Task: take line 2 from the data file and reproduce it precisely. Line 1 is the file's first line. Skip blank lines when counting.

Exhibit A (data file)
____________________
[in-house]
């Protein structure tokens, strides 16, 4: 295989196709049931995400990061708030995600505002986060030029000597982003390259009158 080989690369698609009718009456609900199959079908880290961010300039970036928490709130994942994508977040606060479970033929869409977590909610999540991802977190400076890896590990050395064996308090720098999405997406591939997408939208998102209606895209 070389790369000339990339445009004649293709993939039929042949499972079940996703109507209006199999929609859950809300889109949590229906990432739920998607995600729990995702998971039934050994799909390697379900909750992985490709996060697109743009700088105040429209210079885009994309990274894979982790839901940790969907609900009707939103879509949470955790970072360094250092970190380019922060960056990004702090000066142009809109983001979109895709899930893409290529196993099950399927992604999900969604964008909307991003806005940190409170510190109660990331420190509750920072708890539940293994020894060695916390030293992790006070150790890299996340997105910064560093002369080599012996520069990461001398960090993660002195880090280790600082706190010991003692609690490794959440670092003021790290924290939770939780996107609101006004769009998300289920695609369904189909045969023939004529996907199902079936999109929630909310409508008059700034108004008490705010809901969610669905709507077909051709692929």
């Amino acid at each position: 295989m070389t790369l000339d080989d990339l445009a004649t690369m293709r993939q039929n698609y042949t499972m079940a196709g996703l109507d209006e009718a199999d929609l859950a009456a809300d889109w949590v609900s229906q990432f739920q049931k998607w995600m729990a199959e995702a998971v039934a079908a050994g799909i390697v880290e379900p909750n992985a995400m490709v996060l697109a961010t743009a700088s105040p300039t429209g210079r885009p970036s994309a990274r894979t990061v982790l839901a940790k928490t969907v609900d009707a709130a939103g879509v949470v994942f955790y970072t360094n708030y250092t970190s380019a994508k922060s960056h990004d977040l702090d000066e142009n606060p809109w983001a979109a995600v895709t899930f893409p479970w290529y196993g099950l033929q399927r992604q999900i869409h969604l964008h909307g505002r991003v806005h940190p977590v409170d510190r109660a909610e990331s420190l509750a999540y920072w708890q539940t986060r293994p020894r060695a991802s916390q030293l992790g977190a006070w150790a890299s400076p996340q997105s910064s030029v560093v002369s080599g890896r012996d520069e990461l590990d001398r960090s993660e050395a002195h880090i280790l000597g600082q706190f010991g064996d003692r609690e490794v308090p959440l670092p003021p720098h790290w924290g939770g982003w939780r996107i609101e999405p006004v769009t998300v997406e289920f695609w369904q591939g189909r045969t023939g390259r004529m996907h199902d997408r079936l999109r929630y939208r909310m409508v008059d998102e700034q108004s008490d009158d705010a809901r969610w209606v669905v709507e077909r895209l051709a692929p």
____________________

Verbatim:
């Protein structure tokens, strides 16, 4: 295989196709049931995400990061708030995600505002986060030029000597982003390259009158 080989690369698609009718009456609900199959079908880290961010300039970036928490709130994942994508977040606060479970033929869409977590909610999540991802977190400076890896590990050395064996308090720098999405997406591939997408939208998102209606895209 070389790369000339990339445009004649293709993939039929042949499972079940996703109507209006199999929609859950809300889109949590229906990432739920998607995600729990995702998971039934050994799909390697379900909750992985490709996060697109743009700088105040429209210079885009994309990274894979982790839901940790969907609900009707939103879509949470955790970072360094250092970190380019922060960056990004702090000066142009809109983001979109895709899930893409290529196993099950399927992604999900969604964008909307991003806005940190409170510190109660990331420190509750920072708890539940293994020894060695916390030293992790006070150790890299996340997105910064560093002369080599012996520069990461001398960090993660002195880090280790600082706190010991003692609690490794959440670092003021790290924290939770939780996107609101006004769009998300289920695609369904189909045969023939004529996907199902079936999109929630909310409508008059700034108004008490705010809901969610669905709507077909051709692929």